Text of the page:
Are Digital Humanists underdogs?

I am increasingly confronted by many in the broader Digital Humanities field’s hackneyed claims that they are underprivileged. I see full Professors do this, Directors of Centres do this, lecturers and programmers do it. They claim they are misunderstood and unloved because they are Digital Humanists. They claim they are discriminated against, spat on in the street and stared at in public. They claim that they can’t get the right amount of recognition for their work and that they are intellectual giants, discriminated against because the system is not kind to them. Boo!

I am sorry, but I don’t rate highly marketable computing skills as prerequisites for the underprivileged. A classicist with computing skills and humanities education (a ‘digital humanist’) is highly employable in all contexts. A classicist with only a humanities education is less employable. A historian with computing research and humanities research skills (again, a ‘Digital Humanist’) is very employable, perhaps more so than someone with a narrower set of skills. Why do many Digital Humanities scholars, especially the more successful ones, whine so much?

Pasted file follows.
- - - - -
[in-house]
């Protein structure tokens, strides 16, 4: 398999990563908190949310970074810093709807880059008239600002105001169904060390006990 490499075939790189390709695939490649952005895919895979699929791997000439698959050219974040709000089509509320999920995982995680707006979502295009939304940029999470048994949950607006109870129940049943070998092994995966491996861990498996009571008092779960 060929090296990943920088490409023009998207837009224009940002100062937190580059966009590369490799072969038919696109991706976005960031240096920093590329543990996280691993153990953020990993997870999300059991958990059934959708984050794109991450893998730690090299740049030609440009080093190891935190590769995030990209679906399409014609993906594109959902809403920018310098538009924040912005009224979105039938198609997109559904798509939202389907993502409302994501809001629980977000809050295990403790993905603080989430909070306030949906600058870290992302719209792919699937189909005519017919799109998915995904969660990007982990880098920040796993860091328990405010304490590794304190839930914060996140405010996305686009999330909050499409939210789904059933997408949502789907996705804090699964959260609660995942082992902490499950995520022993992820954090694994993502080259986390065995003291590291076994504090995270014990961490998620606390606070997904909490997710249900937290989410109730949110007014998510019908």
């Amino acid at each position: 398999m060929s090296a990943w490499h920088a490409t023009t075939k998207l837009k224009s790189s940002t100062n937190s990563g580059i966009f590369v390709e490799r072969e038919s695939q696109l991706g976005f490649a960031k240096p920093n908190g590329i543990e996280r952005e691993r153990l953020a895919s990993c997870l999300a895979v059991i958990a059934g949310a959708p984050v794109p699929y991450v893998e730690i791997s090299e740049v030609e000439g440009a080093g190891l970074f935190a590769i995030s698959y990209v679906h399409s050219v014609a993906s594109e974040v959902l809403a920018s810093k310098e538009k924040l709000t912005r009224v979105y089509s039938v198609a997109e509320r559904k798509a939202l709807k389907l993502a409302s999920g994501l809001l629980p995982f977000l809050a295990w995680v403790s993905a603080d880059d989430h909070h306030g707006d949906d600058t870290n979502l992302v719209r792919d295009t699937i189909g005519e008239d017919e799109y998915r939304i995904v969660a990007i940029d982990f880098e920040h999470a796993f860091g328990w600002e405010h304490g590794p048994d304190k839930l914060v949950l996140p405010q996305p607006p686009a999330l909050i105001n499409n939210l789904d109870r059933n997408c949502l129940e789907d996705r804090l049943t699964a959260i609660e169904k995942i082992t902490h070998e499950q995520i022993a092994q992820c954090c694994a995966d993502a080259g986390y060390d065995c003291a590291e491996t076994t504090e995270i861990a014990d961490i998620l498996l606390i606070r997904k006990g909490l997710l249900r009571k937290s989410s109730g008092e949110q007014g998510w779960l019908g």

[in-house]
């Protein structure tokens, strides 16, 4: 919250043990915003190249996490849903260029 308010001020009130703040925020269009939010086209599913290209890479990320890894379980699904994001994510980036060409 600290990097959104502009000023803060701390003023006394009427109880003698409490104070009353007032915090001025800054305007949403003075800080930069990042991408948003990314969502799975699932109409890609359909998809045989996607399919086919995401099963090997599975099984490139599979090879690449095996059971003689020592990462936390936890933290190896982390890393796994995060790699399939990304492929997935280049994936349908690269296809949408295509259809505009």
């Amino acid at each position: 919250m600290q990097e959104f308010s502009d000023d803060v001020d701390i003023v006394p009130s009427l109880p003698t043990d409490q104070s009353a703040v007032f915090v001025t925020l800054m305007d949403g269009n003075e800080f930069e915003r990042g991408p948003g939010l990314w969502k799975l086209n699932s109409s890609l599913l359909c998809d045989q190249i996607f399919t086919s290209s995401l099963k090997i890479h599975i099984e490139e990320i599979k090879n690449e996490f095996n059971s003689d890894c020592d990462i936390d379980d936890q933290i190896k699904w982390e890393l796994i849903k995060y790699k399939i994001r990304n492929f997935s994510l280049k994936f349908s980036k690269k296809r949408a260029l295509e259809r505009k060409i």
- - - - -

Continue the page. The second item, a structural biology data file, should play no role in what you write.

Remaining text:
It has a lot to do with the nature of the field. The Digital Humanities is a broad and eclectic field with little common academic ground. So, where better to find common ground than in the comfort of the ‘underprivileged’?  As long as some force discriminates against the Digital Humanities, it can find the elusive ‘common ground’.

The ‘underprivileged’ thesis of the Digital Humanities is an immature, unconvincing and distracting argument and acts as a retardant for intellectual growth. The assumption of  ‘privilege’ is a much more humble and responsible footing to engage with human culture, rather than looking for acceptance from a straw man whilst stomping on his foot!

The next time someone in the Digital Humanities says they are ‘underprivileged’, politely ask them to explicitly prove it to you, provide some statistical evidence, and bring some rigour to their thesis. Would we expect anything else from any other researcher? Then, we can move away from this refuge of the tyrant and engage with some grave subject matter, some of which may be about people more underprivileged than ourselves.



One response to “Are Digital Humanists underdogs?”

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    Retwitted this. Greetings from the Speedy DNS

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